Carved ivory thrones are mentioned in the Bible. King Solomon had one, covered with gold. Tutankhamen’s casket had a carved ivory headrest for his pillow. Cicero wrote of Roman houses where ivory doors opened onto entire rooms covered with ivory tiles. Gladiators had chariots made of ivory.
In the 1800s, in Africa, ton after ton of tusks were transported thousands of miles to Zanzibar and Khartoum, carried on the backs of slaves. By the 1980s, more than 300 elephants a day were slaughtered for their ivory, nearly 100,000 per year.
In Amboseli National Park, in Tanzania, a recessive gene is becoming dominant, occurring in 50 years instead of thousands, selected by poachers.
Year after year tuskless elephants are born.
Both male and female African elephants grow tusks – the largest upper incisors on this planet. Tusks are defined as long teeth protruding beyond the mouth growing usually, but not always, in pairs. Most tusks are enlarged canines, such as those of warthogs, wild boars, hippopotamus and walruses. Enlarged canines in the myriad species of cats and dogs are called fangs.
Elephants and narwhal whales have incisor tusks. The narwhal’s single tusk is a left front incisor that grows in a straight spiral. Found mostly in males, narwhal tusks are believed to be the origin of unicorn legends. Oddly enough, narwhals with two tusks are usually female.
By the time Jabu is sixty, his tusks could theoretically reach a length of 18 to 20 feet. But in reality – if he does reach sixty – they will be much shorter, due to the wear and tear of everyday use.
Tusks on bull elephants can weigh seven times that of those on cows. The biggest pair of tusks on record weighed 460 pounds, taken from an old bull killed in 1897 near Mount Kilimanjaro in Kenya.
The longest tusks ever found came from an elephant shot in the Congo in 1907. Its right tusk was 11.4 feet long; it’s left tusk 11 feet.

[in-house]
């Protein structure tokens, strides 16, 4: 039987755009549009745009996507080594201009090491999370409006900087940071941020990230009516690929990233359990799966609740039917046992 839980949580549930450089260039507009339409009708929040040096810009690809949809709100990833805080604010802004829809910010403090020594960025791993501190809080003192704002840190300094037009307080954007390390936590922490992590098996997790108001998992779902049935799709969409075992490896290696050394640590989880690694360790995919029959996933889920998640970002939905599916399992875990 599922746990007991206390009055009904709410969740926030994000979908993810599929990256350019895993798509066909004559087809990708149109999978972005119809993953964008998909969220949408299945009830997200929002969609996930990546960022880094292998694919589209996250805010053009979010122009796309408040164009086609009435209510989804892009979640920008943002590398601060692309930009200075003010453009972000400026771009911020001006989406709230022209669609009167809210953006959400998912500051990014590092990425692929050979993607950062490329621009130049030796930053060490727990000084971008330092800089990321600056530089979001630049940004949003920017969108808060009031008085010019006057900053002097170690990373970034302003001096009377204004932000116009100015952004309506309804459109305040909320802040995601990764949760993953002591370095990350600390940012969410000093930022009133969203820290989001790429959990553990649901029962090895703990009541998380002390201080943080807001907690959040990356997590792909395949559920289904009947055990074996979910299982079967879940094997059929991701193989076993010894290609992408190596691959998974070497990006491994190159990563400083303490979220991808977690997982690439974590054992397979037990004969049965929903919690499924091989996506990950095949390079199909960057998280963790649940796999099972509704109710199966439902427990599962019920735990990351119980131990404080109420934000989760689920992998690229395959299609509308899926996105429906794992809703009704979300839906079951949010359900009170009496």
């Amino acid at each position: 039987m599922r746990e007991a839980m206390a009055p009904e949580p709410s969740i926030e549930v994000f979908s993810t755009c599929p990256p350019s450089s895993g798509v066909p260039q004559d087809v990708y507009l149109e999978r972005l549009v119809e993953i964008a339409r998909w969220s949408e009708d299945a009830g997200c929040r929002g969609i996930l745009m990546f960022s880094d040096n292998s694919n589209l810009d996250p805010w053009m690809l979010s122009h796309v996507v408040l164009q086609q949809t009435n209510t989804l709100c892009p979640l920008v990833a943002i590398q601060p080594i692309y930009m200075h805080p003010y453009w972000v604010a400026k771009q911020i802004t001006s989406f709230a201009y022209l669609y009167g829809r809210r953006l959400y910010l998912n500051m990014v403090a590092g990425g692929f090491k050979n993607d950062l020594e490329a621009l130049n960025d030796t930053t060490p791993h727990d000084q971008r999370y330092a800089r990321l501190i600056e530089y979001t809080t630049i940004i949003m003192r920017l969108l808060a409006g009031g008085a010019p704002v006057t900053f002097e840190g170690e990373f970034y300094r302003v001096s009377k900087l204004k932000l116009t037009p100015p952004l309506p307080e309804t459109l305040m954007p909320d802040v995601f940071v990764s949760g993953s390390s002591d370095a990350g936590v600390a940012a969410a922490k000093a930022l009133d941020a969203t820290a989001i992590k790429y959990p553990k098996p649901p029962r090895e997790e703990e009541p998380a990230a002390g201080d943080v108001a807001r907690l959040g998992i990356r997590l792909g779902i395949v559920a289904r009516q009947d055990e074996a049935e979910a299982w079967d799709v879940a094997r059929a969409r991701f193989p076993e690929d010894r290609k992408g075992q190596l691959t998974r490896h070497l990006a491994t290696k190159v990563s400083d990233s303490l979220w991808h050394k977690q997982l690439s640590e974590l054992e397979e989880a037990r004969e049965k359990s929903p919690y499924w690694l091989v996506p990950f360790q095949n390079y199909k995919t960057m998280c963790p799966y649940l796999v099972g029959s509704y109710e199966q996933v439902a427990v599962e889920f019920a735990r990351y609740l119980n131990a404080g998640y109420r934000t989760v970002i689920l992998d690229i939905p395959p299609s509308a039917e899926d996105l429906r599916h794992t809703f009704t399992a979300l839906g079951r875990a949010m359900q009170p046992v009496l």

Such extraordinarily enormous tusks are a genetic trait, much the same as red hair is a genetic trait. Over the centuries poachers and hunters have always targeted male elephants with the largest tusks. As a result, the trait has disappeared from most elephant populations.
The same outcome would occur if redheads were systematically eliminated within family groups. As their genes died out, the redheads among us would become extinct.
15 thoughts on “Ivory, Part One”
this information is so interesting that I have pinched it to use as reading comprehension material with secondary school students! thank you for providing something well written, clear and not over long! Hopefully the message will also filter through that these precious animals must be protected.
Hi Cheryl – Great blog. I love your images. How long did you stay with the Groves? I spent some time with the Abu herd, and it was spectacular.
Hi Susan – Sorry for the late reply. I’m in the middle of moving, and of course I got the flu at the same time. I stayed with Doug & Sandi on four separate occasions – from one to two weeks at a time. I hope to go back next year. How long were you with the Abu herd? – Cheryl
A fraction of that time Cheryl.. Only a few days but it was magical. They just had a new calf born about 3 months ago named Naledi. I would love to spend time with The Groves and the herd. What an amazing experience you must have had.
Yes, it was. I did a lot of “tourist herding,” since people get so enraptured walking with the elephants and being so close to them that they forget camera bags, hats, etc. Constantly setting things down and walking off. Although the male, Jabu, shows occasional interest in Thembi, she has no interest in him, not having learnt all that sort of stuff.
Thanks, this is a great article. I look forward to part 2 🙂
Thank you Random!
Hey! I was just browsing blogs and I came across yours! The elephant is the mascot for my 6 month backpacking trip on the Appalachian trail! That is so cool how much info you have here! Just go to my website shanescrazyhike.com and look at my front picture hahaha! Also i did a post last week that is titled “all about the elephant” check it out and let me know what you think!
May the elephant be with you……Sounds like a great trip. Stay in the moment every step of the way, just like an elephant.
Thank you. I will for sure, that’s why I’m not going to rush it 🙂
Wise beyond your years….must be the elephant. 🙂
It is believed that in 50 years there will be no natural red heads. I pray the same will not be true of the wild elephants.
Really? Wow, I was just picking redheads out of the melting pot, rather than long noses or freckles. Where did you get that info – I’d be very interested. And yes, my prayers are obviously with yours.
I am a natural red head so I’m interested. Some scientist say 100 years, some say 50. Only 2% of the world are naturals. Did you know red heads don’t go gray? They go blonde and then white.
I have a flaming redheaded friend. And yes, I see her blonding! Thanks for the interesting info.